Sports Cricket 07 Aug 2019 Sandpaper episode is ...

Sandpaper episode is now in the dustbin

Published Aug 7, 2019, 2:07 am IST
Updated Aug 7, 2019, 2:07 am IST
Edgbaston was under a cloud cover and the scoreboard read 17 for 2 with English seamers dominating.
Steve Smith (left) and David Warner.
 Steve Smith (left) and David Warner.

When Steven Peter Devereux Smith walked out to bat on day one of the first Test against England, no one would have imagined what was going to transpire that day and the next four to follow.  This was not just another Test match, it was the first of the Ashes series, considered the holy grail of cricket by players from both countries. It also was not an ideal setting for someone who had just returned to Test cricket after a hiatus of 15 months.

One wonders what was on his mind as he walked towards the 22-yards. He had just watched his mate David Warner being mocked by a ‘sandpaper’ sendoff by discourteous English fans.


Edgbaston was under a cloud cover and the scoreboard read 17 for 2 with English seamers dominating. Coming back after a big forced break is never easy. Smith’s return to competitive cricket came via the IPL where, once again, he steered Rajasthan Royals replacing Ajinkya Rahane as the captain, mid-way through the tournament. Smith along with fellow ‘offender’ Warner were kept under the microscope by those who follow the game closely and were faced with myriad questions.

Will they get back to the prominent position they had earned? Will Smith regain his position as the number 1 Test batsman?


He answered those with his bat. 144 runs on day one of the Test (at one time, it did not look like the Aussies would cross the 150 run mark) was an essay any batsman would have give his right arm to play. He took the team on his small shoulders gently across the raging sea in the company of nine, ten and jack. The second knock was no different. There was a 90 run deficit and the scoreboard read 27 for 2.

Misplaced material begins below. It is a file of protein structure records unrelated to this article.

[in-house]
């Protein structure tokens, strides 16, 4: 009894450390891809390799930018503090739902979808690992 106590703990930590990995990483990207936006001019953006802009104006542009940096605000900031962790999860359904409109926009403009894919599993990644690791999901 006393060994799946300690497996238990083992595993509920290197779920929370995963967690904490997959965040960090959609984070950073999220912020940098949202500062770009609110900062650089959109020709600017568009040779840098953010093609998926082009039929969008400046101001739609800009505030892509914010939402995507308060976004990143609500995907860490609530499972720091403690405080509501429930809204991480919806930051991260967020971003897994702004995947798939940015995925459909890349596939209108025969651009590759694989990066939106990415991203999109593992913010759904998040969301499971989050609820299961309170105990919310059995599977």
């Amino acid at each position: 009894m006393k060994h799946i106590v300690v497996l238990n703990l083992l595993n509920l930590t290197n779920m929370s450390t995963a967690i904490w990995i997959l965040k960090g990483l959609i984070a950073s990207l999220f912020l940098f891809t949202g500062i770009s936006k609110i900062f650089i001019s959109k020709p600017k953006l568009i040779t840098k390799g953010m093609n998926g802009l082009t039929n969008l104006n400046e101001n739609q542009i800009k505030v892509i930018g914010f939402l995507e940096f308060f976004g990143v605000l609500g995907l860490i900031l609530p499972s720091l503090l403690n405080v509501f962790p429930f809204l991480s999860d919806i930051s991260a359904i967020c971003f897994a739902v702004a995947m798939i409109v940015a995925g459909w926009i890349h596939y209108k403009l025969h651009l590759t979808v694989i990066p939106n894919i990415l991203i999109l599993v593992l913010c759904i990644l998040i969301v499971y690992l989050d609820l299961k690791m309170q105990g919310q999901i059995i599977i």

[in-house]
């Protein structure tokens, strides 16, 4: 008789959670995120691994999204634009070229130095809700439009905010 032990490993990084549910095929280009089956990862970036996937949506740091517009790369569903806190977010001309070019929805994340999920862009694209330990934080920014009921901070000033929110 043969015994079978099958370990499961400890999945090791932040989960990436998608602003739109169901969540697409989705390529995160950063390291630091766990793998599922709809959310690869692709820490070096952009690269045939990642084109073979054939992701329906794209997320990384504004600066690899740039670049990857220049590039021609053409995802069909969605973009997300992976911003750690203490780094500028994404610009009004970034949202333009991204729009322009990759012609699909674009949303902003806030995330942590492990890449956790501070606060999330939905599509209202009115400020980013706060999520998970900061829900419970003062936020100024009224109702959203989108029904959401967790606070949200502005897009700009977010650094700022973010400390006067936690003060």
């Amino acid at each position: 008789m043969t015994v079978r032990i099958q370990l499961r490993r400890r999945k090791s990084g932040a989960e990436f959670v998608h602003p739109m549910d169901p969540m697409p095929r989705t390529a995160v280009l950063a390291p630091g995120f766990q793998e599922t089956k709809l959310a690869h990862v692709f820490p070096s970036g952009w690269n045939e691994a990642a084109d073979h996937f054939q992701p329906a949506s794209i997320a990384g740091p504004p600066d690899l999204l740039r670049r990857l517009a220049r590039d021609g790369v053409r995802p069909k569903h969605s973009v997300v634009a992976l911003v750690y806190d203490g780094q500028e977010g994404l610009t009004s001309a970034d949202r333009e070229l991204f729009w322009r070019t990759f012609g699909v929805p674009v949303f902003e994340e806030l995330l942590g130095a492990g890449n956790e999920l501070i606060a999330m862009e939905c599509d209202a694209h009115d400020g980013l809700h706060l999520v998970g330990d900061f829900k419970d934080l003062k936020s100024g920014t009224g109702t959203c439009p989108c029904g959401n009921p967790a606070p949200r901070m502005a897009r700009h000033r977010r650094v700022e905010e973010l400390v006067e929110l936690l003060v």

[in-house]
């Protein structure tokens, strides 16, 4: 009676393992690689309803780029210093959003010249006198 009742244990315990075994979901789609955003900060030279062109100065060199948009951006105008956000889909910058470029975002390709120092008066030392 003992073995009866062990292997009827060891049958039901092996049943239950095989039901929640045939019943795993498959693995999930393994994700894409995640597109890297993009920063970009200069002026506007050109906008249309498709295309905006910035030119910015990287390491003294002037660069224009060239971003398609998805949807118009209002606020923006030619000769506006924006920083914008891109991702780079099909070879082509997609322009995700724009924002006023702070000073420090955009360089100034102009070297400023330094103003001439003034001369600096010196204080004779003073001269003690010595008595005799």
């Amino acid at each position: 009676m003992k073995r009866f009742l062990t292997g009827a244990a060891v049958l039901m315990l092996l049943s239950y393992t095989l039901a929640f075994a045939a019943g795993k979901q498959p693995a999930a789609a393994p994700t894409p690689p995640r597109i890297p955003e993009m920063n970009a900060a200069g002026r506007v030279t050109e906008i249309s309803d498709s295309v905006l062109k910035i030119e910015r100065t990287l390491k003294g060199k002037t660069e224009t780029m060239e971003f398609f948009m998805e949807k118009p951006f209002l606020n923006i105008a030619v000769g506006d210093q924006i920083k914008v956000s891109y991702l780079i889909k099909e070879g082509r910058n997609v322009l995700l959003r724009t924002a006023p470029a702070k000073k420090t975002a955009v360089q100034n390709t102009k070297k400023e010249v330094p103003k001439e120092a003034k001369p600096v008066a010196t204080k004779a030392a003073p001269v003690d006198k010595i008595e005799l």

There was a different kind of batting on display on day three and four at Edgbaston. It did look like the rest of the batsmen were playing on a different pitch than Smith. His stance was awkward, the ungainly hopping continued and the purists continued to be aghast with his self-taught batting technique. But Smith continued and England were still to find ways to dismiss the old thorn in their flesh.


This was Test cricket at its best and Smith at his finest. Taking his team from a face saving situation to putting them 1-0 at the ground considered England’s bastion was surreal and can only happen in the longest and the best format of the game.

To rise from making his Test debut against Pakistan at Lord’s nine years ago, as a part time batsman and part time leggie, to being labelled as the best batsmen in the world can be part of a fairy tale. Smith today, is a well-rounded player who switches his technique to excel in different conditions.


Using the bottom hand on hard surfaces back home, to relying on his nimble footwork in Asia and playing as late as possible in England have given him a Bradmanesque status.

Forget the win and giving Australia a one nil advantage in the most important series for any cricketer from down under, Smith’s showing has brought character back into the Aussie dressing room.

The sandpaper episode is now in the dustbin with the kind of attitude Smith and skipper Tim Paine have shown. It is as if the fighting and never give up Aussie spirit is now laced with a smile as Ben Stokes found out each time he met an Australian.


For someone who thought he would never play cricket again, while in the wilderness for a bit over a year, Smith has proven that class indeed is permanent. More importantly, his polite demeanour during the match so far is telling impolite English fans to stuff the bits of sandpaper that they carried onto the ground into their mouths.

There is lot to be learnt from Smith’s showing. He has answered all his critics and the bullying fans with a superlative performance and positive attitude. For the Aussies, Smith’s ‘last man standing’ approach must have instilled tremendous faith and confidence to take on the enemy in the rest of the Ashes games.


Test cricket needed a hero to keep it from being shunted down by the T20 version of the game. Smith’s return was, in his own words, a dream comeback something troubled cricketers like Prithvi Shaw should learn from. The lad who took backward steps after making huge leaps in Test cricket could well take Smith as an example and come back stronger.